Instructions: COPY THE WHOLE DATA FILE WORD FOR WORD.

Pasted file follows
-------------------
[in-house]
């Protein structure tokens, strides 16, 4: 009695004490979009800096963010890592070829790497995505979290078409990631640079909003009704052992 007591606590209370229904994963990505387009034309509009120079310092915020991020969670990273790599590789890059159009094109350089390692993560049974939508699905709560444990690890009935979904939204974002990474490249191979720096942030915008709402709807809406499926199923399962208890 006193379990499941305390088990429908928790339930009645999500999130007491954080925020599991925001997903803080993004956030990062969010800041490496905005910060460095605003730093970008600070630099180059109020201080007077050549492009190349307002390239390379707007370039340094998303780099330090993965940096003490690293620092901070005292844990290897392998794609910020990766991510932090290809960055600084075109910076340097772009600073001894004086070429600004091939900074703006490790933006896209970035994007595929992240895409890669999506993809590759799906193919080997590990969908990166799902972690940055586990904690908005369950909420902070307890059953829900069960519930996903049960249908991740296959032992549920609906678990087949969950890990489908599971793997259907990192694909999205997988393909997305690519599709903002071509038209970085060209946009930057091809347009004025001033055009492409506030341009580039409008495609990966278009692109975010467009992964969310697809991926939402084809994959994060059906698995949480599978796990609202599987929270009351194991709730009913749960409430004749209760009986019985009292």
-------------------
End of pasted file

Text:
[in-house]
């Protein structure tokens, strides 16, 4: 009695004490979009800096963010890592070829790497995505979290078409990631640079909003009704052992 007591606590209370229904994963990505387009034309509009120079310092915020991020969670990273790599590789890059159009094109350089390692993560049974939508699905709560444990690890009935979904939204974002990474490249191979720096942030915008709402709807809406499926199923399962208890 006193379990499941305390088990429908928790339930009645999500999130007491954080925020599991925001997903803080993004956030990062969010800041490496905005910060460095605003730093970008600070630099180059109020201080007077050549492009190349307002390239390379707007370039340094998303780099330090993965940096003490690293620092901070005292844990290897392998794609910020990766991510932090290809960055600084075109910076340097772009600073001894004086070429600004091939900074703006490790933006896209970035994007595929992240895409890669999506993809590759799906193919080997590990969908990166799902972690940055586990904690908005369950909420902070307890059953829900069960519930996903049960249908991740296959032992549920609906678990087949969950890990489908599971793997259907990192694909999205997988393909997305690519599709903002071509038209970085060209946009930057091809347009004025001033055009492409506030341009580039409008495609990966278009692109975010467009992964969310697809991926939402084809994959994060059906698995949480599978796990609202599987929270009351194991709730009913749960409430004749209760009986019985009292």